Home to over twenty-five hundred plant species, Kentucky is a veritable wildflower garden. Kentucky native spring flowers include bloodroot, spring beauty, and Virginia bluebells.
Spring Kentucky Native Flower
One of the earliest blooming wildflowers in Kentucky, bloodroot (Sanguinaria canadensis) appears in the late winter and early spring. This native wildflower gets its name from its red-orange rhizome and the red juice that can be squeezed from it. Native Americans used bloodroot to treat fever, ulcers, ringworm, and skin infections. It finds use in dye-making and is also being studied for possible anti-cancer properties. Bloodroot, however, is toxic when ingested, causing vomiting and loss of consciousness.
Bloodroot can be planted from seed or through root division. It can grow in sun or shade as long as rich, moist soil is available. You will find this short wildflower in both Kentucky’s woodlands and open fields. Bloodroot’s white flowers, yellow stamens at the center, are about an inch and a half to two inches across. A single round leaf accompanies each flower.
Kentucky Spring Wildflower
Spring beauty (Claytonia Virginica) is another of Kentucky’s early spring wildflowers. Less than a foot in height, the small white to pink flowers emerge before the trees begin to leaf out. Spring beauty opens in the morning to take in the sun’s warmth and closes again each evening. Its inconspicuous leaves blend in with surrounding grasses. Like many wildflowers, its loveliness is fading, blooms lasting only a couple weeks.
Claytonia readily reseeds itself and can be found soaking up the sun across the eastern United States. Gardeners can collect the seeds to bring a little spring beauty to their own gardens.
Spring beauty owes its name to John Clayton, an eighteenth century naturalist who so impressed Benjamin Franklin that the founding father “granted him free mail privileges for shipping his plants and letters.”
Ephemeral KY Native Wildflower
When traversing Kentucky’s woodlands in the early spring, you may encounter Virginia bluebells (Mertensia virginica), also called cowslip or mertensia. Virginia bluebells flourish in sandy and loamy soil and can often be found along creeks and other waterways. Nurseries and seed catalogs also carry these spring beauties. The nodding, bell-shaped wildflowers vary from blue to purple to pink. The inch-long trumpets bloom in clusters. Bluebells grow to a height of one to two feet, and if the growing conditions are right, they may quickly spread and naturalize. Bees, butterflies, and moths all pollinate them.
This Kentucky native wildflower springs up after the last hard frost in March or April. A spring ephemeral, Virginia bluebells only bloom for two to three weeks before going to seed. The foliage dies back by early summer. Mass plantings are breath-taking while Virginia bluebells are in bloom, but they are short-lived and may leave a “hole” in your landscape once they have died back. Keep this transience in mind when planting bluebells in your garden.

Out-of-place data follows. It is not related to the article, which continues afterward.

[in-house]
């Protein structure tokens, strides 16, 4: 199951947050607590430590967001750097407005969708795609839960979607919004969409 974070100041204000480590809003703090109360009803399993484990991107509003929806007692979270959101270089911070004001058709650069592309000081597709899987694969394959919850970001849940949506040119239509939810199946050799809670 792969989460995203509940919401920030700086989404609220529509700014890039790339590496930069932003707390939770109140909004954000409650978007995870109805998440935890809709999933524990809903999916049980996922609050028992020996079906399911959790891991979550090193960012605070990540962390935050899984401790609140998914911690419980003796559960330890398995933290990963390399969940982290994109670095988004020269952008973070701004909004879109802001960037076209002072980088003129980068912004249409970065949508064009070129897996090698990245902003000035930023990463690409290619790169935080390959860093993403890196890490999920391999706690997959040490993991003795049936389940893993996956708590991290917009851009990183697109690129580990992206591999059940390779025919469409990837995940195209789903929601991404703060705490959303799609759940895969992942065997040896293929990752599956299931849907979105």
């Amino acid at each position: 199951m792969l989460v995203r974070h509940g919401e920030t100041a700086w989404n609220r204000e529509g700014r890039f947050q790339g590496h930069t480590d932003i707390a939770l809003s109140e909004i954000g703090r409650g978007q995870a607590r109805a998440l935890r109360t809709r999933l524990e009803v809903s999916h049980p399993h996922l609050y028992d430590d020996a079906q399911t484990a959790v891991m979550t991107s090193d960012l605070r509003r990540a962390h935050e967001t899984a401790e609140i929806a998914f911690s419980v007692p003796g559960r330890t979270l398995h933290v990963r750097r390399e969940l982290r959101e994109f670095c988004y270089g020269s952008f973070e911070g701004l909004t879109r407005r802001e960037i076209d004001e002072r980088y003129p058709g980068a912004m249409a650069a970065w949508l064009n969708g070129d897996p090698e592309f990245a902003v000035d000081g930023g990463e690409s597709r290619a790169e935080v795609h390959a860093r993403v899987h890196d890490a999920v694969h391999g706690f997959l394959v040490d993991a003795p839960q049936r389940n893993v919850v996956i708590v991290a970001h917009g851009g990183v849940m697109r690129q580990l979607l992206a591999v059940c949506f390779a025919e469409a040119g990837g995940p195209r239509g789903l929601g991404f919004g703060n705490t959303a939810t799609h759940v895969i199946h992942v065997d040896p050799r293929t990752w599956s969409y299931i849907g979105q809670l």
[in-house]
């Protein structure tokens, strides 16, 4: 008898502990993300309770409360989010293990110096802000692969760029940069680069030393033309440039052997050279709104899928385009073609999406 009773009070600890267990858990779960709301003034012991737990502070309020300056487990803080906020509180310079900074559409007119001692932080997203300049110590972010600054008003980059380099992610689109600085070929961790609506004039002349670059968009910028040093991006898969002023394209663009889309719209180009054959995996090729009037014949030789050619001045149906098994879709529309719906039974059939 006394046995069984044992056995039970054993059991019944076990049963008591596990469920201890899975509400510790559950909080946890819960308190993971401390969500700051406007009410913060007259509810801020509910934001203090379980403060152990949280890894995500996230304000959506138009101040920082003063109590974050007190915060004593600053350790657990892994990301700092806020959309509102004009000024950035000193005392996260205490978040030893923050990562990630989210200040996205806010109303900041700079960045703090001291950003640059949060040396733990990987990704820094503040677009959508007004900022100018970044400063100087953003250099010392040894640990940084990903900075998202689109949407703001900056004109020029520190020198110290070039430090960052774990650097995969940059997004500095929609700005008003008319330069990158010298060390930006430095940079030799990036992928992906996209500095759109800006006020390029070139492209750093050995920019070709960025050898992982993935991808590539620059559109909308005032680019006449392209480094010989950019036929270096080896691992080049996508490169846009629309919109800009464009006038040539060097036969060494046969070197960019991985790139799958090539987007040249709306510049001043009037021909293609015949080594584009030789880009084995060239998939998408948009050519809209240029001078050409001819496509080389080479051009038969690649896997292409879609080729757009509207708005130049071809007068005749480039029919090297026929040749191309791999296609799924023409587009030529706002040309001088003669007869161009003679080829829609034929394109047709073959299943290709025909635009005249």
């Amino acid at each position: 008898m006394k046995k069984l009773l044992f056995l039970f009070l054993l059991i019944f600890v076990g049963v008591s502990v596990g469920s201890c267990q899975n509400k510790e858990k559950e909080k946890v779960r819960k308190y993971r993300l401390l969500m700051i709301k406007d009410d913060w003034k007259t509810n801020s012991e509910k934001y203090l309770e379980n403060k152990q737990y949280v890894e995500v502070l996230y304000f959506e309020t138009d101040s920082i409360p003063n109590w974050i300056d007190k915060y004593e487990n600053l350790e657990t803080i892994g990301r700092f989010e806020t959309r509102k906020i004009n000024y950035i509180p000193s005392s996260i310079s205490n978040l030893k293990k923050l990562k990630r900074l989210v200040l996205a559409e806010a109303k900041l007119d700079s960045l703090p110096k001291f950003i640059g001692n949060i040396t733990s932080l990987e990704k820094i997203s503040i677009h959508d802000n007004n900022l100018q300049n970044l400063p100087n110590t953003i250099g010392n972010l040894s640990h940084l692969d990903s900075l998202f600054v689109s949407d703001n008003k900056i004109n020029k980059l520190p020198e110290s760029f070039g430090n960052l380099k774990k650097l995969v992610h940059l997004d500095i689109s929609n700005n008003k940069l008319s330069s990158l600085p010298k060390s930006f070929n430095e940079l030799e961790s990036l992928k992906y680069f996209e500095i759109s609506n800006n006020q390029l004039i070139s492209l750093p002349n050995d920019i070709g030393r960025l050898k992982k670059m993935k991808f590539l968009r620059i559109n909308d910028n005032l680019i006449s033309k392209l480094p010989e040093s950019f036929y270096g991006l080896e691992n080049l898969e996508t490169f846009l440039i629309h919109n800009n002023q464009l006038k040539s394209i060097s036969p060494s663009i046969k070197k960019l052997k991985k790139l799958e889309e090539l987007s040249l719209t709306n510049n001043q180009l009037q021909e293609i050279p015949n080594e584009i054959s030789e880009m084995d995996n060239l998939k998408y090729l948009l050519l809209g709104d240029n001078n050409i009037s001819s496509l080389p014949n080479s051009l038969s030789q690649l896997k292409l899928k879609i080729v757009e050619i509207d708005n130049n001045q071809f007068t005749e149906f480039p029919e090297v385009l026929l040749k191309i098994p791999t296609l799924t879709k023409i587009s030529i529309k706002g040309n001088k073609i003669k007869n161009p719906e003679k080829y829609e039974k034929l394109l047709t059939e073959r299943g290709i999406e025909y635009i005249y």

Virginia bluebells were a favorite of Thomas Jefferson’s and still grow at the Monticello today.
Native Plants Attract Butterflies and Bees
Interested in planting wildflowers for pollinators? Bloodroot, spring beauty, and Virginia bluebells all attract butterflies and bees.
For more information on using native plants to attract butterflies, check out the following resources:
- Attracting Butterflies with Native Plants
- Native Wildflowers at the Arboretum
- Planning a Native Habitat Garden
- Plant Life of Kentucky: An Illustrated Guide to the Vascular Flora by Ronald L. Jones is published by the University Press of Kentucky.
- Wild About Wildflowers
- Wildflowers of Tennessee, the Ohio Valley, and the Southern Appalachians by Dennis Horn and Tavia Cathcart. An award-winning writer, Tavia shares her wealth of native plant knowledge through programming at the Creasey Mahan Nature Preserve in Goshen, Kentucky.
Oldham County Gardening
Upcoming Gardening Classes
Oldham County Extension offers educational classes, the following of which are free and open to the public. RSVP for an upcoming gardening class in Oldham County, Kentucky via (502) 222-9453 or email@example.com. To get notifications of upcoming gardening classes, contact the Oldham County Extension office.
Friday, March 24, 6:30 p.m.
Biologist Anne Cartwright of the American Hosta Society discusses another of her favorite flowers: hellebores. This gardening class is sponsored by the Oldham County Master Gardener Association.
Wildflower Walks With Tavia
Saturday, March 25
Woodland Garden Walk: 10:15 a.m.
Forest Trails Wildflower Walk: 12:15 p.m.
March is a marvelous time to rediscover our scenic landscape and its many inhabitants. Tavia will share share medicinal uses of plants, how they got their names, any fun strategies of how they reproduce, and “flora-lore” and stories that have been told by Native Americans.
Tuesday, April 11, 6:30 p.m.
Horticulturist Michael Boice will share tips on establishing and maintaining a successful home vegetable garden.
Gardening for Wildlife
Thursday, May 4, 6:30 p.m.
Master Gardener Mike Guelda discusses using native plants to draw in birds, bees, and butterflies. This gardening class is sponsored by the Oldham County Master Gardener Association.
Thursday, May 11, 10:00 a.m.
Bob Strohman, author of the recently published Iris Red, Iris Dead and member of the Louisville Iris Society, shows how to have irises in bloom all twelve months of the year. This gardening class is sponsored by the Oldham County Master Gardener Association.
Photographs by Jennifer Anderson (USDA-NRCS PLANTS Database), Paul Henjum, Christian Hummert, SB Johnny, Ryan Kaldari, Nicholas A. Tonelli, Sudhir Viswarajan. Used under the Creative Commons License.